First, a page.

xxxxxThe Italian religious reformer Girolama Savonarola called for a return to the basic Christian virtues and attacked religious and political corruption. When the French invaded Florence in 1494 and expelled the Medici, he seized power and held sway over the city, introducing strict moral reforms. In 1497, however, he was excommunicated and, when he executed five members of the Medici family the populace turned against him. In 1498 he was arrested and executed. A devout, albeit fanatical Christian, he was greatly influenced by the works of the Italian theologian Thomas Aquinas. His major work Triumphus crucis was a clear exposition of the Christian faith.


Fra Bartolommeo

xxxxxLike Sandro Botticelli, (1478 E4), the Florentine artist Fra Bartolommeo was seriously affected by the preaching and execution of Savonarola. In 1500 he destroyed all his drawings and paintings of the nude figure and joined the Dominican Order. Confining his work to religious subjects, his style was influenced by Raphael and Michelangelo, and he began to use the richer colours of the Venetian school. Among his finest paintings were two deeply moving works, his Madonna of Mercy and his Pietà.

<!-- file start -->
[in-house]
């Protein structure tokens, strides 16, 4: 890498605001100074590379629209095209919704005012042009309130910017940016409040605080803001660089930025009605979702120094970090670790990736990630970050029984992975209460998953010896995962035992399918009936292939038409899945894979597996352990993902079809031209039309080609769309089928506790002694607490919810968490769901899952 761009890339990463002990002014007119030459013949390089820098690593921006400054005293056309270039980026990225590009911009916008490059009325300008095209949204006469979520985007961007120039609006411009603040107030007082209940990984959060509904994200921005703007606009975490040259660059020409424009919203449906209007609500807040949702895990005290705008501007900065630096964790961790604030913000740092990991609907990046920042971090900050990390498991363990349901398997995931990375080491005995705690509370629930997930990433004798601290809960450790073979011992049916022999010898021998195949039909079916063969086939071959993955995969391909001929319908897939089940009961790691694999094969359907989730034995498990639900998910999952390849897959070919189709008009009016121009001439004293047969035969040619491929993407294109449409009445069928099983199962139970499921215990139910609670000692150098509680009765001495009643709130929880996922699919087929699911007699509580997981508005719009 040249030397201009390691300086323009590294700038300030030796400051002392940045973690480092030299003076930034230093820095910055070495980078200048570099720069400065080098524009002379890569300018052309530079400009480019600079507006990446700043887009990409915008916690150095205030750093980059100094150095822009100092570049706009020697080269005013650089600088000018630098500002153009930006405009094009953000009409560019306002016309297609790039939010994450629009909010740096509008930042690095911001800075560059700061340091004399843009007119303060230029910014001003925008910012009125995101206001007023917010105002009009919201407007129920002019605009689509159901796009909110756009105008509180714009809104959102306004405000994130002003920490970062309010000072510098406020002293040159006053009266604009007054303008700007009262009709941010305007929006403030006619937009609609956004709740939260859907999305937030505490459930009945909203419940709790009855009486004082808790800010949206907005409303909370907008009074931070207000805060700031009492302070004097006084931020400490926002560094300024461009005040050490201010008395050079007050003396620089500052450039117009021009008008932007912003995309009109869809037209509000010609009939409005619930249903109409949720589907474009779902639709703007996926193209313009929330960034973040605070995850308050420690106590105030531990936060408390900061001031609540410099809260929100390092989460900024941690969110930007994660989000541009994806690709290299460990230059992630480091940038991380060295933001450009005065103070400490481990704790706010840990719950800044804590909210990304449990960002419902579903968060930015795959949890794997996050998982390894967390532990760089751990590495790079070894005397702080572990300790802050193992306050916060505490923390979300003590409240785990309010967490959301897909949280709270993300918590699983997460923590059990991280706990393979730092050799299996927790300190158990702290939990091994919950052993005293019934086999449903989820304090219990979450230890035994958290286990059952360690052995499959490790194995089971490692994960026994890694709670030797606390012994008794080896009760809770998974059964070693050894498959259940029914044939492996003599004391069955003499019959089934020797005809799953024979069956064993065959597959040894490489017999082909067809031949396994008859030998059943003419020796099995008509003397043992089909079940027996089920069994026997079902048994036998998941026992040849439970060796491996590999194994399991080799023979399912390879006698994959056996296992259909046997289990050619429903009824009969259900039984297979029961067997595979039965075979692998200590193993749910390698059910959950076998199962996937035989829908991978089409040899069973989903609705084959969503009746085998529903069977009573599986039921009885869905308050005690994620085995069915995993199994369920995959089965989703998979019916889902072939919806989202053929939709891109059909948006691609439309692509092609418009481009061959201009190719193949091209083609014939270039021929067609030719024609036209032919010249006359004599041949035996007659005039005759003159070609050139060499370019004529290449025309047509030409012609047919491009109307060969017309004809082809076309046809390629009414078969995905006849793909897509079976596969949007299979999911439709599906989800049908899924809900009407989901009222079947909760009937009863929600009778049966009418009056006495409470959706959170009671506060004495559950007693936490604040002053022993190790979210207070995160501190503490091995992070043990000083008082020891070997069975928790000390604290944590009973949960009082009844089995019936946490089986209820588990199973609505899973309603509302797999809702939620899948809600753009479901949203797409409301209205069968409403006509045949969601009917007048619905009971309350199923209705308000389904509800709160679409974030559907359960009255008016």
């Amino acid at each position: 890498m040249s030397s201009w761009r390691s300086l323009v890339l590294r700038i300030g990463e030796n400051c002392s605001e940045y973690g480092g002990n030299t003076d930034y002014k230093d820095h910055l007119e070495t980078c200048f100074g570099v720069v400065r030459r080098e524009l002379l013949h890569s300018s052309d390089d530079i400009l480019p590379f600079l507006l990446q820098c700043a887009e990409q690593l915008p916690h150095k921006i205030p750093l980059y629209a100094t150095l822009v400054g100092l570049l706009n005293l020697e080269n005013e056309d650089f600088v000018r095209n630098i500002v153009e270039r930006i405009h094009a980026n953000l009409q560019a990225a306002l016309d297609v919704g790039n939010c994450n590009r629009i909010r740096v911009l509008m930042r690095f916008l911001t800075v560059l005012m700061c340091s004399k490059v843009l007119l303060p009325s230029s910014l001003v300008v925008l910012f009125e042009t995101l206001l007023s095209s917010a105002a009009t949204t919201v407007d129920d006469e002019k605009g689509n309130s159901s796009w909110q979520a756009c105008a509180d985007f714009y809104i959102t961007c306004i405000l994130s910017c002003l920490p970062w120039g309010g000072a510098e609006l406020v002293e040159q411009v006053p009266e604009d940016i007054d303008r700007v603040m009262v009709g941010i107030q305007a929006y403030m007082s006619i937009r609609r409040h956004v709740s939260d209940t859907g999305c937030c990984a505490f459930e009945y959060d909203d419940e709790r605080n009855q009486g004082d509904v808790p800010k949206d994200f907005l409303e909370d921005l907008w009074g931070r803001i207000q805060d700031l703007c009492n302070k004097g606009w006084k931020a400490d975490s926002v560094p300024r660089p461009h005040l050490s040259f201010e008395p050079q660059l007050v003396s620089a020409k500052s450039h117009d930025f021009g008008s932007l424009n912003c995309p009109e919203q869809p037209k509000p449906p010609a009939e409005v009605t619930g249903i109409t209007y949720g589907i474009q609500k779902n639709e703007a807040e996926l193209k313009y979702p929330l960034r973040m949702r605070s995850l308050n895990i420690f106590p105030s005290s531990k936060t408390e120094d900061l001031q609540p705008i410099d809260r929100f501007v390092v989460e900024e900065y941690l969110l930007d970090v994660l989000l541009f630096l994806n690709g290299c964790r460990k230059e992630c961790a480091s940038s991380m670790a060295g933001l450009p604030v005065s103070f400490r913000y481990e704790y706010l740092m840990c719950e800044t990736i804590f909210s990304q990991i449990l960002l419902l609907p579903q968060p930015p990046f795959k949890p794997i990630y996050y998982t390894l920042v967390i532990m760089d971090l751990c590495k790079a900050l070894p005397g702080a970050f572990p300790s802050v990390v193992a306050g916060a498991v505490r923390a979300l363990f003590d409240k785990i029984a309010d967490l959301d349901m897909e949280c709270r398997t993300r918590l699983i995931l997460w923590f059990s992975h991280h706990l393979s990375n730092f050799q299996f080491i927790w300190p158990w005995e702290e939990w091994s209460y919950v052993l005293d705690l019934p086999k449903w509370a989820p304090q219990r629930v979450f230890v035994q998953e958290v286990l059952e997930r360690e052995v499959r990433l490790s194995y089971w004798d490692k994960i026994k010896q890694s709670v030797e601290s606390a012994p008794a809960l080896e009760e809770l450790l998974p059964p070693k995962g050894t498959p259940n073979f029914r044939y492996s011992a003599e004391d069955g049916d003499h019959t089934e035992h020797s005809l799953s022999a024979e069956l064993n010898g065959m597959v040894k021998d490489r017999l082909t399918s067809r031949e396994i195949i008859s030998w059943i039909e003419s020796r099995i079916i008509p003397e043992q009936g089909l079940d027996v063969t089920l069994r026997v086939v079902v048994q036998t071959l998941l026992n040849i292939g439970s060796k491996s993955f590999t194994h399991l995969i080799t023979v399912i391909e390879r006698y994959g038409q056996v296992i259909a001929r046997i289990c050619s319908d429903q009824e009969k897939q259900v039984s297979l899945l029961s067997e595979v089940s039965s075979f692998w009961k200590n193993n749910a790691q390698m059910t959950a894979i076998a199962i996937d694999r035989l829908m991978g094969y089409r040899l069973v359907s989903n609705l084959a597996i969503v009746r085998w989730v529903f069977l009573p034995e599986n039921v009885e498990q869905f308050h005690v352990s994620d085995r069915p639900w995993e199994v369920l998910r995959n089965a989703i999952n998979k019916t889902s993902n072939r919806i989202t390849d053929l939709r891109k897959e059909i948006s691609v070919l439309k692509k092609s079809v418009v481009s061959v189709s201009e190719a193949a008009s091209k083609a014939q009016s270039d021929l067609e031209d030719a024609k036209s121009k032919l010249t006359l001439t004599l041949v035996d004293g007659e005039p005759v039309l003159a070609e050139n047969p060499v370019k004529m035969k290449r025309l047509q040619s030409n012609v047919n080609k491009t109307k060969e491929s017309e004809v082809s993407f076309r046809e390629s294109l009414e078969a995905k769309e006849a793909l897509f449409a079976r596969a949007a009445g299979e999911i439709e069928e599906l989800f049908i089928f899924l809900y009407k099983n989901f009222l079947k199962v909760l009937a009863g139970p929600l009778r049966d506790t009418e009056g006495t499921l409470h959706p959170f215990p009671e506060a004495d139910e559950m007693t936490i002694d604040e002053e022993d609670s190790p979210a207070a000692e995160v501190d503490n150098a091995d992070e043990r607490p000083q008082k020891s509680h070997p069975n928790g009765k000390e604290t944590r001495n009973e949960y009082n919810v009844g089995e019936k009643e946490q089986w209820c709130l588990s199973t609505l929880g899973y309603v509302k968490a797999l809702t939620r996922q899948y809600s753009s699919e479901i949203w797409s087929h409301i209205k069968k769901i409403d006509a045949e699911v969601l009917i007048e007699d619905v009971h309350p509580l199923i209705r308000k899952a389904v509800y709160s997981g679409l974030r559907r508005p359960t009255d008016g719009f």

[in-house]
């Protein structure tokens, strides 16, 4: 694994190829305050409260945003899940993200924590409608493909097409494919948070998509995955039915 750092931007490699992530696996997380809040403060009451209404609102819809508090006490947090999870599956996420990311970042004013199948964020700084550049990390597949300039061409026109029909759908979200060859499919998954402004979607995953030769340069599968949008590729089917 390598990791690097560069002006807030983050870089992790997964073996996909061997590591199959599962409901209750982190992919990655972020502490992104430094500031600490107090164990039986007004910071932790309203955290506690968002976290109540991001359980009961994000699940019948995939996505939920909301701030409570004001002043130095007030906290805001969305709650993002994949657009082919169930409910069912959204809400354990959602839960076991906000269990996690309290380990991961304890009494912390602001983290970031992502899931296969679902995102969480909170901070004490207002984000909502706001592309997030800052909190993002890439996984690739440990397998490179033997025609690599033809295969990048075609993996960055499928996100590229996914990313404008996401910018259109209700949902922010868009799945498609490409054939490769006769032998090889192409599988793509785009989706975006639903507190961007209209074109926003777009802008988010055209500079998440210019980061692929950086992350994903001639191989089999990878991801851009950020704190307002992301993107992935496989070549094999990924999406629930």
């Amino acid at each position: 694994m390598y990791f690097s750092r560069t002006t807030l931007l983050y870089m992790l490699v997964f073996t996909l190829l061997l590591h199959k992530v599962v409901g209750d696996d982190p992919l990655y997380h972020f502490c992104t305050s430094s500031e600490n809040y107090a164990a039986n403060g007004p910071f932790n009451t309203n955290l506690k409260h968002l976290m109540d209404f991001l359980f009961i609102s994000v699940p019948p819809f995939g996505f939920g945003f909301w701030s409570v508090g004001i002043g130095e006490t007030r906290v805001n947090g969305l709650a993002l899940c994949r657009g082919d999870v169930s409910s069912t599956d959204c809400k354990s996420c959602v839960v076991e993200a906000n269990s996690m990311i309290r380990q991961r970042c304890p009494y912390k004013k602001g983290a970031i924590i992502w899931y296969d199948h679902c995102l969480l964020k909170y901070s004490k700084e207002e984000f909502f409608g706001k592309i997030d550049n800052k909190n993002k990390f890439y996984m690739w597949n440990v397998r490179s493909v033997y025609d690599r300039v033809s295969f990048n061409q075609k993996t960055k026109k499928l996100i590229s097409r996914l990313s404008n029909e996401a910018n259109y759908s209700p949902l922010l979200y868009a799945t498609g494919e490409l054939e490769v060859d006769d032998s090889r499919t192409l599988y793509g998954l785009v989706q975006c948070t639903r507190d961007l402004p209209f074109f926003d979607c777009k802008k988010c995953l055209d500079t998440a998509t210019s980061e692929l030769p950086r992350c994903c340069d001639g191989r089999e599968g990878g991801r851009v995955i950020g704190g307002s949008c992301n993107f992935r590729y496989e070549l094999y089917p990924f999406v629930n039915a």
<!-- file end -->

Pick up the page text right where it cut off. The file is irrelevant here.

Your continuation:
xxxxxLike Sandro Botticelli, whose work, as we have seen earlier (1478 E4), was seriously affected by the preaching and execution of Savonarola, the Florentine artist Baccio della Porta (1472-1517) was also moved by the preacher's teaching and martyrdom. In 1500 he suspended his painting career and joined the Dominican Order, taking on the name of Fra Bartolommeo, and, so we are told, destroying all his drawings and paintings of the nude figure.

xxxxxAs a young man he served in the workshop of Cosimo Rosselli - one of the painters of the Sistine Chapel - and his early work The Annunciation shows the influence of the Umbrian artist Perugino, notably in the balance achieved in its composition. After joining the Dominicans, he returned to painting in 1504 and, as might be expected, concentrated upon religious subjects for the rest of his career. His first major work, Vision of St. Bernard, anticipated the style of the High Renaissance, and this trend became more marked after he visited Rome and saw the works of Raphael and Michelangelo. In the meantime he had visited Venice and begun to use the richer colours associated with the Venetian school.

xxxxxAmong his major accomplishments are a monumental altarpiece, Eternal Father with Mary Magdelene and Saint Catherine of Siena, the Mystic Marriage of Saint Catherine, and his Pietà (illustrated above), one of his most powerful works. Shown below are: The Apparition of the Virgin to St. Bernard, St. Catherine of Siena, and The Virgin admiring the Child with Saint Joseph.


Bartolommeo: portrait of Savonarola – San Marco Museum, Florence; Pietà - Galleria Palatine, Palazzo Pitti, Florence; The Vision of St. Bernard – Uffizi Gallery, Florence; St. Catherine of Siena - Museo di San Marco dell’Angelico, Florence; Mary and St. Joseph – National Gallery, London.